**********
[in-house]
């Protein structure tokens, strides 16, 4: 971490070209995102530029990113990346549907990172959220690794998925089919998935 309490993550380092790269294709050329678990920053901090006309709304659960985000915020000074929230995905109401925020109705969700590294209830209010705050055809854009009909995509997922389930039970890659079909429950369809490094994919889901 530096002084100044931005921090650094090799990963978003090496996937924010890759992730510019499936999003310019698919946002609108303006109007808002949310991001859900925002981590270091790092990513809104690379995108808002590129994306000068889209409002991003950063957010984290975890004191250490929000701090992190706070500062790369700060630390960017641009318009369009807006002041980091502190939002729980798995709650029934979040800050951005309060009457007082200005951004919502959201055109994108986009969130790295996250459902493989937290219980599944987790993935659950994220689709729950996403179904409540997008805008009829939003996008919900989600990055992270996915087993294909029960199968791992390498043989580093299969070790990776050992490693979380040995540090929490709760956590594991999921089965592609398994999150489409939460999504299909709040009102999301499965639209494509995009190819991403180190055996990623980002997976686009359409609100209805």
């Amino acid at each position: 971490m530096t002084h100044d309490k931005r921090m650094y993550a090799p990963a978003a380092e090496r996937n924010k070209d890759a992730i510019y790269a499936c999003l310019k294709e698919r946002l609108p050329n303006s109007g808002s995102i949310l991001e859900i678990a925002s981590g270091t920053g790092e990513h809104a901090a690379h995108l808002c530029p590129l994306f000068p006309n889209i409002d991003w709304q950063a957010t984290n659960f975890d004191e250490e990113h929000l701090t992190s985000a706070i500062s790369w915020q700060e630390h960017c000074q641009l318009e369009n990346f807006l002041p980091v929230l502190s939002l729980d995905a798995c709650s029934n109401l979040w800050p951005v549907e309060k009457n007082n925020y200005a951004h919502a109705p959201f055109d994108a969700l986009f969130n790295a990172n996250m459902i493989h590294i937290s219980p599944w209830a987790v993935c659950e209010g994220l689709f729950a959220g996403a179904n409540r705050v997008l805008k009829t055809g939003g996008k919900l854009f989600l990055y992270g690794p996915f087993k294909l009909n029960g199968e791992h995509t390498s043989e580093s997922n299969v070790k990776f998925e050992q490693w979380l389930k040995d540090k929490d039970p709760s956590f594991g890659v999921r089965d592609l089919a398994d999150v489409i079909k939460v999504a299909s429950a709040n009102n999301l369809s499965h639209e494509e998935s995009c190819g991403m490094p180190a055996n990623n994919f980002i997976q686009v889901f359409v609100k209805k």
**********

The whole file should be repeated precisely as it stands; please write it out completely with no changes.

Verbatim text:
[in-house]
């Protein structure tokens, strides 16, 4: 971490070209995102530029990113990346549907990172959220690794998925089919998935 309490993550380092790269294709050329678990920053901090006309709304659960985000915020000074929230995905109401925020109705969700590294209830209010705050055809854009009909995509997922389930039970890659079909429950369809490094994919889901 530096002084100044931005921090650094090799990963978003090496996937924010890759992730510019499936999003310019698919946002609108303006109007808002949310991001859900925002981590270091790092990513809104690379995108808002590129994306000068889209409002991003950063957010984290975890004191250490929000701090992190706070500062790369700060630390960017641009318009369009807006002041980091502190939002729980798995709650029934979040800050951005309060009457007082200005951004919502959201055109994108986009969130790295996250459902493989937290219980599944987790993935659950994220689709729950996403179904409540997008805008009829939003996008919900989600990055992270996915087993294909029960199968791992390498043989580093299969070790990776050992490693979380040995540090929490709760956590594991999921089965592609398994999150489409939460999504299909709040009102999301499965639209494509995009190819991403180190055996990623980002997976686009359409609100209805």
């Amino acid at each position: 971490m530096t002084h100044d309490k931005r921090m650094y993550a090799p990963a978003a380092e090496r996937n924010k070209d890759a992730i510019y790269a499936c999003l310019k294709e698919r946002l609108p050329n303006s109007g808002s995102i949310l991001e859900i678990a925002s981590g270091t920053g790092e990513h809104a901090a690379h995108l808002c530029p590129l994306f000068p006309n889209i409002d991003w709304q950063a957010t984290n659960f975890d004191e250490e990113h929000l701090t992190s985000a706070i500062s790369w915020q700060e630390h960017c000074q641009l318009e369009n990346f807006l002041p980091v929230l502190s939002l729980d995905a798995c709650s029934n109401l979040w800050p951005v549907e309060k009457n007082n925020y200005a951004h919502a109705p959201f055109d994108a969700l986009f969130n790295a990172n996250m459902i493989h590294i937290s219980p599944w209830a987790v993935c659950e209010g994220l689709f729950a959220g996403a179904n409540r705050v997008l805008k009829t055809g939003g996008k919900l854009f989600l990055y992270g690794p996915f087993k294909l009909n029960g199968e791992h995509t390498s043989e580093s997922n299969v070790k990776f998925e050992q490693w979380l389930k040995d540090k929490d039970p709760s956590f594991g890659v999921r089965d592609l089919a398994d999150v489409i079909k939460v999504a299909s429950a709040n009102n999301l369809s499965h639209e494509e998935s995009c190819g991403m490094p180190a055996n990623n994919f980002i997976q686009v889901f359409v609100k209805k």